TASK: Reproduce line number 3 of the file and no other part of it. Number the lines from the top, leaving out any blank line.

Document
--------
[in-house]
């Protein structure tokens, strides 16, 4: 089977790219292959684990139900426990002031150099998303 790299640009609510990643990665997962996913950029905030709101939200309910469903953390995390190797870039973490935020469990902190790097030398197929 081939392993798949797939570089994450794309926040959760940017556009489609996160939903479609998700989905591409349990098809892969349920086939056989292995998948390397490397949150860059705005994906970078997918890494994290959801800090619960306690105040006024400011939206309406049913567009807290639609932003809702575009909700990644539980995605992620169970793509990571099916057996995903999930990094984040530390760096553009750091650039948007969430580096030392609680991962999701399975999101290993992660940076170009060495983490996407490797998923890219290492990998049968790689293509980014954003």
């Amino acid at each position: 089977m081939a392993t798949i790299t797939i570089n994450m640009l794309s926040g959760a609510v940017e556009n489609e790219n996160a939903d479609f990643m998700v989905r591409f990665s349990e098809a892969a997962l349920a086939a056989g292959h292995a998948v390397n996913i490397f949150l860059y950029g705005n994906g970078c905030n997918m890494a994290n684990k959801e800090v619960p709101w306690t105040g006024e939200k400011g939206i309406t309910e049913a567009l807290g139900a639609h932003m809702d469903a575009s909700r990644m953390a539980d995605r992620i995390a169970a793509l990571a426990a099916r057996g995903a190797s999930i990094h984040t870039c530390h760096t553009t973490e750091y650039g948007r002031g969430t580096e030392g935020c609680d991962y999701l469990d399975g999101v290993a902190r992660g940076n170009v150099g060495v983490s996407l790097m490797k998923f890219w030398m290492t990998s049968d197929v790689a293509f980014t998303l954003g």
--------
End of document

């Amino acid at each position: 089977m081939a392993t798949i790299t797939i570089n994450m640009l794309s926040g959760a609510v940017e556009n489609e790219n996160a939903d479609f990643m998700v989905r591409f990665s349990e098809a892969a997962l349920a086939a056989g292959h292995a998948v390397n996913i490397f949150l860059y950029g705005n994906g970078c905030n997918m890494a994290n684990k959801e800090v619960p709101w306690t105040g006024e939200k400011g939206i309406t309910e049913a567009l807290g139900a639609h932003m809702d469903a575009s909700r990644m953390a539980d995605r992620i995390a169970a793509l990571a426990a099916r057996g995903a190797s999930i990094h984040t870039c530390h760096t553009t973490e750091y650039g948007r002031g969430t580096e030392g935020c609680d991962y999701l469990d399975g999101v290993a902190r992660g940076n170009v150099g060495v983490s996407l790097m490797k998923f890219w030398m290492t990998s049968d197929v790689a293509f980014t998303l954003g």